GNU Recutils, Tips on Git, Simple COBOL Code, Paying for Open Source, Contributing to Open Source, Dealing With Boring Stuff, Accessibility, 12 Not So Great Steps For Great Code, Culture Tests, Microsoft Marketing.
So you want to keep a simple database, but don't want to go through the loops and hoops of creating a script to manage it? Worry no more, the solution is here!
Recutils is a set of tools that I wasn't aware it existed, but it keeps information in plain files, allow searching and has a schema.
While I'm not a huge fan of the short logs/changes (just "not a fan", not
saying it may be useful), the
whatchanged and the other commands are pretty
Ah, the good old days of COBOL. Haha, who am I kidding, they were never good, that's all we had!
But if you never saw a COBOL code, here is a taste of it.
We have seen this discussion going around for some time, but it's worth repeating it: In an age of large usage of free software, we must remember that companies making money with it are not helping fund said software.
But it's also worth mentioning that not every free software needs support. Going "Open Source" is, sometimes, a marketing plot just to get visibility; I've seen companies making open source in which they never heard the points raised by the community itself and even just focused on new features, leaving the bugfix part to the community (and no, I'll not cite with company/software does this).
I have a presentation on the "Why and How to Contribute To Open Source Software" (it's in Portuguese, so I won't link it here), but here is a complete explanation on how to contribute with software -- and yes, there are more ways to contribute than just writing code.
I like how very "step by step" this post describes how to do it, even if it is focused on a major service and may not reflect all open source projects (I may even "steal" some of those for my presentation).
I've done my fair share of boring stuff -- I sadly remember when I have to go through 30+ AWS Glacier folders to restore one single file on each, with the interface not allowing me to open each folder in a new tab, so it was really boring: click, click, click, click, wait, click, click, click, rinse, repeat.
But, if I could, I'd automate the heck of it, and I probably should have taken some breaks -- which was hard, considering my boss sat in front of me.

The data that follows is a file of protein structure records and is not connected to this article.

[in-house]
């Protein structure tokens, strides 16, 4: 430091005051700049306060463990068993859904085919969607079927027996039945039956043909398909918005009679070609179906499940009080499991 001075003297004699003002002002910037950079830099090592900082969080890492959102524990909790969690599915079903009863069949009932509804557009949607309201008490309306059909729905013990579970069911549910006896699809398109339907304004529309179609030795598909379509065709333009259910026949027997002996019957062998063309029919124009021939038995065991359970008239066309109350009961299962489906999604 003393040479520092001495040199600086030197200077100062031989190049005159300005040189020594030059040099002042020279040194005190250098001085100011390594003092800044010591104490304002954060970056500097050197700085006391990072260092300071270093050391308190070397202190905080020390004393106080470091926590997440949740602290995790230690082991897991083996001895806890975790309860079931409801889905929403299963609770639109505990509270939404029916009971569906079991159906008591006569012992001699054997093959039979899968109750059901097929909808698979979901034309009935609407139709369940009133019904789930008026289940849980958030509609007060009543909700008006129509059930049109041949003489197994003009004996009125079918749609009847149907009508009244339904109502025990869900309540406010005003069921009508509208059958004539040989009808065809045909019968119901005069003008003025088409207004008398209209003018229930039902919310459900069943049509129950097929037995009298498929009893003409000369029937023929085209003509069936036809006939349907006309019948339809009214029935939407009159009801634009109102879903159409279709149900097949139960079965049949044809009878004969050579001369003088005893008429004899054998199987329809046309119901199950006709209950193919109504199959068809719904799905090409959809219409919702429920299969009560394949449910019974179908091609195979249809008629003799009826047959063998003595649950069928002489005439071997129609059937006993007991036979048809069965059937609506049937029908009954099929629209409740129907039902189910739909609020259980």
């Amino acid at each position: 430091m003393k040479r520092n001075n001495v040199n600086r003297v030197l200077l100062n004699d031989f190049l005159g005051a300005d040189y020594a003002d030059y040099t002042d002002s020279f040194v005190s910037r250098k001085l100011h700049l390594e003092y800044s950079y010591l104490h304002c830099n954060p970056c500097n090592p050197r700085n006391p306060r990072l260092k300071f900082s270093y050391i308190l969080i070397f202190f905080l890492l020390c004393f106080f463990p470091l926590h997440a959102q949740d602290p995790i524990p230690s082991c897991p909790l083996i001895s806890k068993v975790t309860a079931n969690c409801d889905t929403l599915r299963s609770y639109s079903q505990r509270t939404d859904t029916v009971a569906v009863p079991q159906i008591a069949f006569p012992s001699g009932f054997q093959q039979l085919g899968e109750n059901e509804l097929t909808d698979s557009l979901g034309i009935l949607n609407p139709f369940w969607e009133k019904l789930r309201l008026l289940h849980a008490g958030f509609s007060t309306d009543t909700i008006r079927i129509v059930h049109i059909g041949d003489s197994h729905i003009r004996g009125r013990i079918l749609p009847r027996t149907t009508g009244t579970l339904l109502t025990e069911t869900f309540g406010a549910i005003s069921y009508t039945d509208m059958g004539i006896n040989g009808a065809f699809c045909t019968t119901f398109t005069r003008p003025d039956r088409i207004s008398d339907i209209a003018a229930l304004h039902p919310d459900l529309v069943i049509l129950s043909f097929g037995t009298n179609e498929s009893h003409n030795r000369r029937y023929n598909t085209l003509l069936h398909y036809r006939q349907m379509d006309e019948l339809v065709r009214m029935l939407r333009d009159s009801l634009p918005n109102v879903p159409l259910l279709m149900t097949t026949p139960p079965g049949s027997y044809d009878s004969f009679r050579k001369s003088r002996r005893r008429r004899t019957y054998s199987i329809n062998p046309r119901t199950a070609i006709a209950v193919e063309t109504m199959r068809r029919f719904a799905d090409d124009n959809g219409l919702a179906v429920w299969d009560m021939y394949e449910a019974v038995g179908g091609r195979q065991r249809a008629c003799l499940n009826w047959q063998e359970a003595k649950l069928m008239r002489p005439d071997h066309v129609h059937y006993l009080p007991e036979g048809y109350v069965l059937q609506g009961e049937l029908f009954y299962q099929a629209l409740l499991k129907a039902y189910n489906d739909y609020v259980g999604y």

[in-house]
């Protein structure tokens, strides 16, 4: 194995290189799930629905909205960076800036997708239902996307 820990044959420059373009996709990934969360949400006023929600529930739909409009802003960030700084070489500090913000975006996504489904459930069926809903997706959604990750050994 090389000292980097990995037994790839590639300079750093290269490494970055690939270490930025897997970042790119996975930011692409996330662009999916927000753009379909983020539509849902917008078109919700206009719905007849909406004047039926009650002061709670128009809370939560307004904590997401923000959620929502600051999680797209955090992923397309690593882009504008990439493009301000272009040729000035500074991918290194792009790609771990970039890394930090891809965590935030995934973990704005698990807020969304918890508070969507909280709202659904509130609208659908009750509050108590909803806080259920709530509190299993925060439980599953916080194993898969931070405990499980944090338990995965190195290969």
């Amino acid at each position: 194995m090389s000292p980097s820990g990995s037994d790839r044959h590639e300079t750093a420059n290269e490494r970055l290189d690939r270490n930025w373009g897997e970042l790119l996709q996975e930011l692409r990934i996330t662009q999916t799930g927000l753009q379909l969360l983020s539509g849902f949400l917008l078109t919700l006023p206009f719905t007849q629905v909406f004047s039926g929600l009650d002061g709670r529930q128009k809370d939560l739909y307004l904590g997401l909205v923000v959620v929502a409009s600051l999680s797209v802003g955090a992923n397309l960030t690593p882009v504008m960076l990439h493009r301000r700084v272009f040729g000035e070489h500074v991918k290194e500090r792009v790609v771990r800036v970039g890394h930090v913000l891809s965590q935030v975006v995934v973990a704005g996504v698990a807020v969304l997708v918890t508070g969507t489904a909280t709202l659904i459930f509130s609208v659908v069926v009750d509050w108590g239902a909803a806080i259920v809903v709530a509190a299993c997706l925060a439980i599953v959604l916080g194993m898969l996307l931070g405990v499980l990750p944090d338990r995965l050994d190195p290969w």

Some tips on how to write interfaces in an accessible friendly mode. And while you may think "Why should I worry about accessibility when only low-percent of users have a disability?", you may also wonder how many of those have a temporary disability, like they just came back from their LASIK surgery, they broke their arms in a ski accident and so on. Providing accessible content for people with disabilities may also improve your interface for those people -- and they would probably be grateful that they don't need to check your competitor.
An old post by Joel Spolsky, but it is probably worth repeating. This is a checklist of things you should do for better code. But we need here to discuss if the whole list is actually good.
I've seen a lot of projects fail 'cause it misses something incredibly simple like specs, so devs keep running in circles, trying to figure out what actually needs to be built.
On the other hand, some things feel out of place, in my opinion:
- Having an up-to-date schedule is good for business, but it could also blind those people from the "most viable product". In my experience, having a schedule is ok only on high level, but most of the time is makes people focus on previously though deliveries and not on what is being built.
- Having the best tools money can buy is awesome for developers that like the latest shinning thing (and hey, I do like it too), but it's not totally necessary. You can have the "most ok tools" and still be a heck productive.
- Having testers is not something I'm fond. Not that there is something wrong with tests -- quite the opposite -- but I'd prefer to have test engineer/designer than testers. Why? Because it should be the developers testing the system, building automated tests when necessary and specially 'cause writing those would give more understanding of the whole.
- Having candidates to write code is bollocks; asking candidates on their thought process for solving a problem is a lot more effective. Sure, you could do both, but think about the time the candidate will take for writing the code, then thinking on how to improve it, while they can simply describe it for you. "But it's their time"; yes, and you're just being an asshole if you thing their time isn't worth shit.
Honestly, when I picked the link in my feed, I though "Hey, that's a good list of things to have". But then I started writing this and noticed how broken it seems.
Instead of the checklist above, I think this makes more sense, even if its results can only be verified in the long run -- and the Joel list seems more focused on the short.
It's way more focused on the culture part of the company, what culture the company is trying to build and such -- and as someone who suffered a lot under micro-aggressions without realizing, and without my boss realizing, it surely stroke a never there.
This is from January this year, but I decided to share it 'cause it shows something a lot of companies do: "We Are The Good Guys" in marketing, "we don't actually care" in business.
I've read some other stories like this: Promote the Pride March, but ignore harassment on LGBT+ people inside the company; say you are here to help, but close repositories and make a contract with ICE. On and on and on.
Just to make the point clearer: This is not something "Microsoft" does, it what every big company does.
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